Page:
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7. Question: Assuming the non-medical requirements are met, what are the disability standards for a child to qualify for SSI?

Answer: The child must be suffering from a marked and severe medical condition that is expected to last more than 1 year. The Social Security Administration uses a set of specific medical standards that can automatically qualify a child. These standards do not cover all medical conditions, so again, each case must be looked at individually. Claims are allowed where the medical condition of the child is equivalent in severity to these standards. The Regulations are complex and an experienced attorney who specializes in this field should be consulted for an opinion.

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8. Question: What happens if the claim is approved?

Answer: The non-medical requirements are again reviewed to see if there has been any change in family circumstances or resources. The past-due amount, usually referred to as the under-payment, and the current monthly benefit, are then calculated.

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9. Question: If my child is about to turn 18, are family resources still considered?

Answer: No. Once a child turns 18, the family resources are no longer considered and your child, who is now considered an adult, may qualify for benefits independent of any assets or income his family may have, even if he is living in the same household. There are very complicated rules that govern this and it would be wise to call the Center for a free consultation on these issues.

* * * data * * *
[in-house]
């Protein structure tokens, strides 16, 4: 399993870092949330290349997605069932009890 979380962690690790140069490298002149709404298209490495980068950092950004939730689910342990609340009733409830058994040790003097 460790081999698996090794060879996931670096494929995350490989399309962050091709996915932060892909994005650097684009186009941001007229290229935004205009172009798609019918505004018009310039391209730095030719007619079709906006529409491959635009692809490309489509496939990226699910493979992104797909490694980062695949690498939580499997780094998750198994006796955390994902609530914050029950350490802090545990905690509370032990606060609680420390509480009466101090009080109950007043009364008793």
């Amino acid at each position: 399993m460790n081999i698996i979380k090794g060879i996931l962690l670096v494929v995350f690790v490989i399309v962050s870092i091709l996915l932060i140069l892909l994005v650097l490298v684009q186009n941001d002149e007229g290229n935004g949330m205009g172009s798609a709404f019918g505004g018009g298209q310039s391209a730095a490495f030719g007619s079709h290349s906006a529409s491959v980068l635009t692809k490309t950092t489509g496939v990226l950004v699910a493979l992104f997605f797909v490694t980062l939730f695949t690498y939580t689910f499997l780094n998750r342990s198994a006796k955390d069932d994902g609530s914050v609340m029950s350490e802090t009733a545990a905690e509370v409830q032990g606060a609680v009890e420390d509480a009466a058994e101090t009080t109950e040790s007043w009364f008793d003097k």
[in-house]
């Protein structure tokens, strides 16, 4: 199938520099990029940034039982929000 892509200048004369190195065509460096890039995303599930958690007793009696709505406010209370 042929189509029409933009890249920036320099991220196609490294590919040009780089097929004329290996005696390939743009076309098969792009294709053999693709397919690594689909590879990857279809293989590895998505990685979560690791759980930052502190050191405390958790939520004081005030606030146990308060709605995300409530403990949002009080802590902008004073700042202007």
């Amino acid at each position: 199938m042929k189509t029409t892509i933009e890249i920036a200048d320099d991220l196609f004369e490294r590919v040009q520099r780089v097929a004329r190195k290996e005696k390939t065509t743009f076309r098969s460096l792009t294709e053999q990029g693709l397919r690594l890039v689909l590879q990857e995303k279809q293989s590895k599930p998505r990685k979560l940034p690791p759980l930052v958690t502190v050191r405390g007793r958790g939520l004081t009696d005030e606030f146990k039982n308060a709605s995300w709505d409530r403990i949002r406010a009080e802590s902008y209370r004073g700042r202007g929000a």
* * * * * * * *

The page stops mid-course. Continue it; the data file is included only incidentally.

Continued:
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10. Question: If I hire an attorney, how much does it cost?

Answer: Most attorneys that specialize in this field, including our Law Center, accept these claims on a contingency basis. This means that we only charge a fee if the claim is successful and benefits are paid. Fees are regulated by Social Security and prior approval is required before an attorney can collect a fee. It is always wise to talk about fees with the attorney during your first conversation if you decide you want the assistance of an experienced lawyer.

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If you reside in Michigan or the Toledo, Ohio area, the

Social Security Attorneys

 at

The Law Center for Social Security Rights

 are

Social Security Lawyers

 who specialize in

Social Security Disability


and

SSI Law

 and serve folks in the following communities and their surrounding areas:

Adrian     Allen Park     Ann Arbor     Bay City     Belleville     Brighton     Canton     Chelsea     Davison     Dearborn
Detroit     Eastpointe     Farmington Hills     Flat Rock     Flint     Garden City     Hazel Park     Highland Park     Howell
Inkster     Jackson     Lansing     Lincoln Park     Livonia     Midland     Milan     Milford     Monroe     Mt. Clemens
Northville     Novi     Oak Park     Perrysburg, Ohio     Plymouth     Port Huron     Redford     Romeo     Romulus     Royal Oak
Saginaw     Southgate     St. Clair Shores     Sterling Heights     Taylor     Tecumseh     Temperance     Toledo, Ohio     Troy
Warren     Wayne     Westland     Woodhaven     Wyandotte     Ypsilanti